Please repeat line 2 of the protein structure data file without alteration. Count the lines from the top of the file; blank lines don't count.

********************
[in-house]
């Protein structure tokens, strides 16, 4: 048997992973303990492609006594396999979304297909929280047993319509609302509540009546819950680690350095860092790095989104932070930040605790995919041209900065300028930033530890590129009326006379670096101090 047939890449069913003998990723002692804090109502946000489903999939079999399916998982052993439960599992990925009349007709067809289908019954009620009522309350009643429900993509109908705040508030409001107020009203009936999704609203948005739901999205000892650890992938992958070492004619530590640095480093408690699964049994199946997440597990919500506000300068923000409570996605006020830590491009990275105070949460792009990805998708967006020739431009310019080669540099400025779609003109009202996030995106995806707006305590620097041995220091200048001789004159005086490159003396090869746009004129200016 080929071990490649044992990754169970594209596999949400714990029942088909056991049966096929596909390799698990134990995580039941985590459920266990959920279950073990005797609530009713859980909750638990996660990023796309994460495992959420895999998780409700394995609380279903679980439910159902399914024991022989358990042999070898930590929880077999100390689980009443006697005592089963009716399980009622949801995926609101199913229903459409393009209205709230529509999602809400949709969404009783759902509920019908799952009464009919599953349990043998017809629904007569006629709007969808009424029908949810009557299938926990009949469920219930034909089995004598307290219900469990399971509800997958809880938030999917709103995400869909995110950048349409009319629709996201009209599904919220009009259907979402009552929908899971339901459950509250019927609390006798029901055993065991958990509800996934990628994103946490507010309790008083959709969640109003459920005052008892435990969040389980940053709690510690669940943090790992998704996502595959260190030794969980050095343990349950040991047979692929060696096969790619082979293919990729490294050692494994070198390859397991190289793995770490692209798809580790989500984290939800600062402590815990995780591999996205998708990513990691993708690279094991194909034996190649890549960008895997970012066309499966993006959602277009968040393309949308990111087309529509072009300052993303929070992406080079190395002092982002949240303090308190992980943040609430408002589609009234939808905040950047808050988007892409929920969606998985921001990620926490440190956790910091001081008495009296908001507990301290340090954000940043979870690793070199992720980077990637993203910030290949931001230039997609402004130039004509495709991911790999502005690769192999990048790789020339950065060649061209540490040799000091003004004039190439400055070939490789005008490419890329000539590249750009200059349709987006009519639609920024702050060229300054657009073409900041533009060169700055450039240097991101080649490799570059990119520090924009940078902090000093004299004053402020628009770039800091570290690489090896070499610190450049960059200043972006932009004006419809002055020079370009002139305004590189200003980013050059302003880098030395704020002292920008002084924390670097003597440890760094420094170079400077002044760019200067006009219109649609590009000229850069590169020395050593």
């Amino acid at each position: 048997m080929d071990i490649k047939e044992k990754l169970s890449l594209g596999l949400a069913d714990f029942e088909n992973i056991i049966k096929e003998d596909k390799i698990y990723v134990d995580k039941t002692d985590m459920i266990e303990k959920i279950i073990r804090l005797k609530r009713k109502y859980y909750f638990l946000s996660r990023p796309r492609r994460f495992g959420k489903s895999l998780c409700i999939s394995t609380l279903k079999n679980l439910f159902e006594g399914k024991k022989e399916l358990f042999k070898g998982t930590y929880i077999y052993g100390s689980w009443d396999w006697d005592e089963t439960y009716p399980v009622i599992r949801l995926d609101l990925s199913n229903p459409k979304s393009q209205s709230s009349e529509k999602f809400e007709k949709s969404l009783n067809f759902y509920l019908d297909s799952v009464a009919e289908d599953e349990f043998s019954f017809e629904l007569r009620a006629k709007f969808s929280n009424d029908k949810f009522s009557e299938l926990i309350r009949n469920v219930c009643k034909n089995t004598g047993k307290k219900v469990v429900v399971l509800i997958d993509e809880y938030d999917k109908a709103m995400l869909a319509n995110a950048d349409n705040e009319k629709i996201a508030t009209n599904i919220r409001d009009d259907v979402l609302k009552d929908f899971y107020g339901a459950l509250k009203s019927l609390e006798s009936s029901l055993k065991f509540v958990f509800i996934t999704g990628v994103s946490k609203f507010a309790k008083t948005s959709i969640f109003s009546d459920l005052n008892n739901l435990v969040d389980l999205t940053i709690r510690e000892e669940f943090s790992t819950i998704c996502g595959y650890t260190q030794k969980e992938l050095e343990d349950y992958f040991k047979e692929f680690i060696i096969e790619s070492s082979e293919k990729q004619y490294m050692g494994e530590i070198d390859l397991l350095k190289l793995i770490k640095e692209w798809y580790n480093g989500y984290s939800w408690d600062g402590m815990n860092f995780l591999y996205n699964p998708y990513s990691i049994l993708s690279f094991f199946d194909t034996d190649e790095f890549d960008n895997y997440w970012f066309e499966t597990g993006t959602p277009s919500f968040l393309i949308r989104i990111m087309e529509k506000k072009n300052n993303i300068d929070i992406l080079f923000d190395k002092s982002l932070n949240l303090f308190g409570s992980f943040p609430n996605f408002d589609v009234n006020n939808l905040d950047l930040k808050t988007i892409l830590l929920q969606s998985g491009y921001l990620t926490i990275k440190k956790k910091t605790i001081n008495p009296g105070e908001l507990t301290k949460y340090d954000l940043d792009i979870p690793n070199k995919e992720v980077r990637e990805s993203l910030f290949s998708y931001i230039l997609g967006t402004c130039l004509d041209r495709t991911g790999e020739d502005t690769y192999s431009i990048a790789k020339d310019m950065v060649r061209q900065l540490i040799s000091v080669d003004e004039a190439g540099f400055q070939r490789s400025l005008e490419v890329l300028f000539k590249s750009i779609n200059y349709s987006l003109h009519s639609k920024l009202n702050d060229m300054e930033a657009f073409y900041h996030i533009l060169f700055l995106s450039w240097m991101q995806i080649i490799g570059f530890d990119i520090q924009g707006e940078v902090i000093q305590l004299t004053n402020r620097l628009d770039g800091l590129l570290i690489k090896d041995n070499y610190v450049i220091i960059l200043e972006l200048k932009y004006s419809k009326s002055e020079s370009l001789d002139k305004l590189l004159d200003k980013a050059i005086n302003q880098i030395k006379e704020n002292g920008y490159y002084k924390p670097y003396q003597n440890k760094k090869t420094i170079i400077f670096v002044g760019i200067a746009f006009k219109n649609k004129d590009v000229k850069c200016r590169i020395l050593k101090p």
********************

């Protein structure tokens, strides 16, 4: 048997992973303990492609006594396999979304297909929280047993319509609302509540009546819950680690350095860092790095989104932070930040605790995919041209900065300028930033530890590129009326006379670096101090 047939890449069913003998990723002692804090109502946000489903999939079999399916998982052993439960599992990925009349007709067809289908019954009620009522309350009643429900993509109908705040508030409001107020009203009936999704609203948005739901999205000892650890992938992958070492004619530590640095480093408690699964049994199946997440597990919500506000300068923000409570996605006020830590491009990275105070949460792009990805998708967006020739431009310019080669540099400025779609003109009202996030995106995806707006305590620097041995220091200048001789004159005086490159003396090869746009004129200016 080929071990490649044992990754169970594209596999949400714990029942088909056991049966096929596909390799698990134990995580039941985590459920266990959920279950073990005797609530009713859980909750638990996660990023796309994460495992959420895999998780409700394995609380279903679980439910159902399914024991022989358990042999070898930590929880077999100390689980009443006697005592089963009716399980009622949801995926609101199913229903459409393009209205709230529509999602809400949709969404009783759902509920019908799952009464009919599953349990043998017809629904007569006629709007969808009424029908949810009557299938926990009949469920219930034909089995004598307290219900469990399971509800997958809880938030999917709103995400869909995110950048349409009319629709996201009209599904919220009009259907979402009552929908899971339901459950509250019927609390006798029901055993065991958990509800996934990628994103946490507010309790008083959709969640109003459920005052008892435990969040389980940053709690510690669940943090790992998704996502595959260190030794969980050095343990349950040991047979692929060696096969790619082979293919990729490294050692494994070198390859397991190289793995770490692209798809580790989500984290939800600062402590815990995780591999996205998708990513990691993708690279094991194909034996190649890549960008895997970012066309499966993006959602277009968040393309949308990111087309529509072009300052993303929070992406080079190395002092982002949240303090308190992980943040609430408002589609009234939808905040950047808050988007892409929920969606998985921001990620926490440190956790910091001081008495009296908001507990301290340090954000940043979870690793070199992720980077990637993203910030290949931001230039997609402004130039004509495709991911790999502005690769192999990048790789020339950065060649061209540490040799000091003004004039190439400055070939490789005008490419890329000539590249750009200059349709987006009519639609920024702050060229300054657009073409900041533009060169700055450039240097991101080649490799570059990119520090924009940078902090000093004299004053402020628009770039800091570290690489090896070499610190450049960059200043972006932009004006419809002055020079370009002139305004590189200003980013050059302003880098030395704020002292920008002084924390670097003597440890760094420094170079400077002044760019200067006009219109649609590009000229850069590169020395050593």